'Don't play games with it': Florence takes aim at Carolinas
MYRTLE BEACH, South Carolina — Hurricane Florence put a corridor of more than 10 million people in the crosshairs Wednesday as the monster storm closed in on the Carolinas, uncertainty over its projected path spreading worry across a widening swath of the Southeast.
Faced with new forecasts that showed a more southerly threat, Georgia’s governor joined his counterparts in Virginia and North and South Carolina in declaring a state of emergency, and some residents who had thought they were safely out of range boarded up their homes.
The National Hurricane Center’s best guess was that Florence would blow ashore as early as Friday afternoon around the North Carolina-South Carolina line, then push its rainy way westward with a potential for catastrophic inland flooding.
Florence’s nighttime winds were down to 115 mph (185 kph) from a high of 140 mph (225 kph), and the Category 4 storm fell to a Category 3, with a further slow weakening expected as the storm nears the coast. But authorities warned it will still be an extremely dangerous hurricane.
“Do you want to get hit with a train or do you want to get hit with a cement truck?” said Jeff Byard, an administrator with the Federal Emergency Management Agency.
Tropical storm-force winds extended 195 miles (315 kilometers) from Florence’s center, and hurricane-force winds reached out 70 miles (110 kilometers).
The National Weather Service said 5.25 million people live in areas under hurricane warnings or watches, and 4.9 million live in places covered by tropical storm warnings or watches.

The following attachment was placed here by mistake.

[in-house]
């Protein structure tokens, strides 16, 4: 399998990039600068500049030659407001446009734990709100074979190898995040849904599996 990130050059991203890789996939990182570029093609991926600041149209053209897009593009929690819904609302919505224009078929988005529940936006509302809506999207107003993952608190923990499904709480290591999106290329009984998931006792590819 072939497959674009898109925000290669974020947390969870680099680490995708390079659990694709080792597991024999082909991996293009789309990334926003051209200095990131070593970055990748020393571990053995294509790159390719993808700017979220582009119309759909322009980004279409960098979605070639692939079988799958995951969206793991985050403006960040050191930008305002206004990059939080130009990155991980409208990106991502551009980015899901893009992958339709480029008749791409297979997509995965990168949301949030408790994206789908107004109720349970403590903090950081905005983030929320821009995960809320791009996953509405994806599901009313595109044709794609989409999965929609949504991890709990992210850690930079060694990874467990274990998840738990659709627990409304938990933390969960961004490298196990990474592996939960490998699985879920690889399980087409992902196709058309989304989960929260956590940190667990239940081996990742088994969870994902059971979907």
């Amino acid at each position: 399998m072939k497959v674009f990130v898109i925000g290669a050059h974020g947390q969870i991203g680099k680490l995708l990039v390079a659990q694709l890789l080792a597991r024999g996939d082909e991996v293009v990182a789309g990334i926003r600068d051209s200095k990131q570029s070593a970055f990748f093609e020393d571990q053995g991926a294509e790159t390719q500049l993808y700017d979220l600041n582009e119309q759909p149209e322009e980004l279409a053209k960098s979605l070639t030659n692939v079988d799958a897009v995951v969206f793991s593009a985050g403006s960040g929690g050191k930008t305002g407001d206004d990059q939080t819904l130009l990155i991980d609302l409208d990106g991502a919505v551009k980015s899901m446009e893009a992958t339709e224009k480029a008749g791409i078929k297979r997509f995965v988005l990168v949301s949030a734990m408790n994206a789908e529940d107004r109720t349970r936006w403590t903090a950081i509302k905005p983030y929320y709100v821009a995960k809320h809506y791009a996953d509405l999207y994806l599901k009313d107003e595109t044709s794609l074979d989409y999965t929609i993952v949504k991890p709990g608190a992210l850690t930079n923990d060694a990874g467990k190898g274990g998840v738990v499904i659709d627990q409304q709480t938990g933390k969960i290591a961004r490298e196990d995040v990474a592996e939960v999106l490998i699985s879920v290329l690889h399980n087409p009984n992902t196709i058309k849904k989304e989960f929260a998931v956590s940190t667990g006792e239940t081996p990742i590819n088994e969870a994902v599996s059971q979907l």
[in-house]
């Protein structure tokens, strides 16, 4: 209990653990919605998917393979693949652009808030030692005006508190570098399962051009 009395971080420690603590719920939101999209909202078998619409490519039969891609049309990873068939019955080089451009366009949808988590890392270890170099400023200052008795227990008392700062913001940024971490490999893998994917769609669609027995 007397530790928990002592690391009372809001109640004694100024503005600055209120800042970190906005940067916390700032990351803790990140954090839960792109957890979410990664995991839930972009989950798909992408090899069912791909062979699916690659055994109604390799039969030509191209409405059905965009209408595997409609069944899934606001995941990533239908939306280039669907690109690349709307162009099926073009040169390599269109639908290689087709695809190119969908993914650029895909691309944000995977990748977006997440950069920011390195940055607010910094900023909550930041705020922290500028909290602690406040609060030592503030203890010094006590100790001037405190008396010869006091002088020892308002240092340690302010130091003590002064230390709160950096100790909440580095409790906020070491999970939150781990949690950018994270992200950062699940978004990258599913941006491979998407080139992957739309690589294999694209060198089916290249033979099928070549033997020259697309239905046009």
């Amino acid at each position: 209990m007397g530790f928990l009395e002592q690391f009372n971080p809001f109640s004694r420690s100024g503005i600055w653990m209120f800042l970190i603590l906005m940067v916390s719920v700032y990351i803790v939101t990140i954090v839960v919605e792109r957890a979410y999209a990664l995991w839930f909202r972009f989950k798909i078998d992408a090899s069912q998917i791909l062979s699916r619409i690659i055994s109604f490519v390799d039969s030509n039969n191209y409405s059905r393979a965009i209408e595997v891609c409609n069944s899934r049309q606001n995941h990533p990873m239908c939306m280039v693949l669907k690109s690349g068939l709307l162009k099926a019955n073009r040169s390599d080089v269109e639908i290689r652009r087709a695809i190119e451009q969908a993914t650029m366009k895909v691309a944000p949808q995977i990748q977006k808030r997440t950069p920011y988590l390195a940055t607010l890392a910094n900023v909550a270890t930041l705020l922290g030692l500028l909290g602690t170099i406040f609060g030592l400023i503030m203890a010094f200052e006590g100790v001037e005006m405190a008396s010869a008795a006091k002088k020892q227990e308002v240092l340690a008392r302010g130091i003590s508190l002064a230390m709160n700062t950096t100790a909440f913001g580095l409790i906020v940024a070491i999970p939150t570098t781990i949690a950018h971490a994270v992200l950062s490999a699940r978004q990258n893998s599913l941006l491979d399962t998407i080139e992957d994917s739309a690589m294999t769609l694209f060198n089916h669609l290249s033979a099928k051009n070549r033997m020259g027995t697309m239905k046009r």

At the White House, President Donald Trump both touted the government’s readiness and urged people to get out of the way of Florence.
“Don’t play games with it. It’s a big one,” he said.
As of 8 p.m., the storm was centered 335 miles (540 kilometers) southeast of Wilmington, North Carolina, moving northwest at 16 mph (26 kph). The hurricane center said Florence will approach the coast Friday and linger for a while before rolling ashore.
As of Tuesday, more than 1.7 million people in the Carolinas and Virginia were warned to clear out. Airlines had canceled nearly 1,000 flights and counting. Home Depot and Lowe’s activated emergency response centers to get generators, trash bags and bottled water to stores before and after the storm. The two hardware chains said they sent in a total of around 1,100 trucks.
Duke Energy, the nation’s No. 2 power company, said Florence could knock out electricity to three-quarters of its 4 million customers in the Carolinas, and outages could last for weeks. Workers are being brought in from the Midwest and Florida to help in the storm’s aftermath, it said.
Boarding up his home in Myrtle Beach, South Carolina, Chris Pennington watched the forecasts and tried to decide when to leave.
“In 12 or 18 hours, they may be saying different things all over again,” he said.
Computer models of exactly what the storm might do varied, adding to the uncertainty. In contrast to the hurricane center’s official projection, a highly regarded European model had the storm turning southward off the North Carolina coast and coming ashore near the Georgia-South Carolina line.
Reacting to the possibility of a more southerly track, Georgia Gov. Nathan Deal declared an emergency but did not immediately order any evacuations.